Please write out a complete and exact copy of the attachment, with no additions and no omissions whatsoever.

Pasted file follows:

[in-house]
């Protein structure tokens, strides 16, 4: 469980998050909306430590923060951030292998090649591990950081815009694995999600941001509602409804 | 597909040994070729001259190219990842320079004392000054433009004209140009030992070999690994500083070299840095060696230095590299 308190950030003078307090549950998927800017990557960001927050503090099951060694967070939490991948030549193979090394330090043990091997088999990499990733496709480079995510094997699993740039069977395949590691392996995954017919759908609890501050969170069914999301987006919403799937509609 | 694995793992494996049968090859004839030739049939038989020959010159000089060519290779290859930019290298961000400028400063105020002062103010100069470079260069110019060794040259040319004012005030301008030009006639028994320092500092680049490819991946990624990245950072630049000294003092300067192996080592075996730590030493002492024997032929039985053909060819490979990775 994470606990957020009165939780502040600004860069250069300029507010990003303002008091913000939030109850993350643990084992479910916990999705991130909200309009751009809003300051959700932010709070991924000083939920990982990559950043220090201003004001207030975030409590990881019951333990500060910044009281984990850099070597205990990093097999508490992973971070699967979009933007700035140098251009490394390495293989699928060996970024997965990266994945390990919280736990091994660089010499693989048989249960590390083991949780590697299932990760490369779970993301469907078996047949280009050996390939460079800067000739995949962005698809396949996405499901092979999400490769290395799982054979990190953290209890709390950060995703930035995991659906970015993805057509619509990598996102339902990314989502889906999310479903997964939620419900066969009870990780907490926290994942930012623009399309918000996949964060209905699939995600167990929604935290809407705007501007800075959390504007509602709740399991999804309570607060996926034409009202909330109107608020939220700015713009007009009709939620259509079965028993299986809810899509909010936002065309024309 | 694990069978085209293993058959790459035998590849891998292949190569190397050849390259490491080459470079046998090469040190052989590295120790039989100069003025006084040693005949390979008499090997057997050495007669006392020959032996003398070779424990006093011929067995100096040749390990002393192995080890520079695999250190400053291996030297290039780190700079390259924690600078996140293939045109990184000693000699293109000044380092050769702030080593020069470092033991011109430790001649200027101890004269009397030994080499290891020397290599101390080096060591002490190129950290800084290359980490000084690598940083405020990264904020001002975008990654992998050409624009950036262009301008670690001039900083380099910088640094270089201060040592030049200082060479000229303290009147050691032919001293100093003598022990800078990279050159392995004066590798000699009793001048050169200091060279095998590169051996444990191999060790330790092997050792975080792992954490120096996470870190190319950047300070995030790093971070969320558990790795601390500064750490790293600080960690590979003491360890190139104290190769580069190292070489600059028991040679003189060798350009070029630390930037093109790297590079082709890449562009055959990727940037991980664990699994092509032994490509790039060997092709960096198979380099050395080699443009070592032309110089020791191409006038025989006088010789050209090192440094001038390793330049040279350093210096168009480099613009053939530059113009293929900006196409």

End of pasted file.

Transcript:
[in-house]
């Protein structure tokens, strides 16, 4: 469980998050909306430590923060951030292998090649591990950081815009694995999600941001509602409804 | 597909040994070729001259190219990842320079004392000054433009004209140009030992070999690994500083070299840095060696230095590299 308190950030003078307090549950998927800017990557960001927050503090099951060694967070939490991948030549193979090394330090043990091997088999990499990733496709480079995510094997699993740039069977395949590691392996995954017919759908609890501050969170069914999301987006919403799937509609 | 694995793992494996049968090859004839030739049939038989020959010159000089060519290779290859930019290298961000400028400063105020002062103010100069470079260069110019060794040259040319004012005030301008030009006639028994320092500092680049490819991946990624990245950072630049000294003092300067192996080592075996730590030493002492024997032929039985053909060819490979990775 994470606990957020009165939780502040600004860069250069300029507010990003303002008091913000939030109850993350643990084992479910916990999705991130909200309009751009809003300051959700932010709070991924000083939920990982990559950043220090201003004001207030975030409590990881019951333990500060910044009281984990850099070597205990990093097999508490992973971070699967979009933007700035140098251009490394390495293989699928060996970024997965990266994945390990919280736990091994660089010499693989048989249960590390083991949780590697299932990760490369779970993301469907078996047949280009050996390939460079800067000739995949962005698809396949996405499901092979999400490769290395799982054979990190953290209890709390950060995703930035995991659906970015993805057509619509990598996102339902990314989502889906999310479903997964939620419900066969009870990780907490926290994942930012623009399309918000996949964060209905699939995600167990929604935290809407705007501007800075959390504007509602709740399991999804309570607060996926034409009202909330109107608020939220700015713009007009009709939620259509079965028993299986809810899509909010936002065309024309 | 694990069978085209293993058959790459035998590849891998292949190569190397050849390259490491080459470079046998090469040190052989590295120790039989100069003025006084040693005949390979008499090997057997050495007669006392020959032996003398070779424990006093011929067995100096040749390990002393192995080890520079695999250190400053291996030297290039780190700079390259924690600078996140293939045109990184000693000699293109000044380092050769702030080593020069470092033991011109430790001649200027101890004269009397030994080499290891020397290599101390080096060591002490190129950290800084290359980490000084690598940083405020990264904020001002975008990654992998050409624009950036262009301008670690001039900083380099910088640094270089201060040592030049200082060479000229303290009147050691032919001293100093003598022990800078990279050159392995004066590798000699009793001048050169200091060279095998590169051996444990191999060790330790092997050792975080792992954490120096996470870190190319950047300070995030790093971070969320558990790795601390500064750490790293600080960690590979003491360890190139104290190769580069190292070489600059028991040679003189060798350009070029630390930037093109790297590079082709890449562009055959990727940037991980664990699994092509032994490509790039060997092709960096198979380099050395080699443009070592032309110089020791191409006038025989006088010789050209090192440094001038390793330049040279350093210096168009480099613009053939530059113009293929900006196409």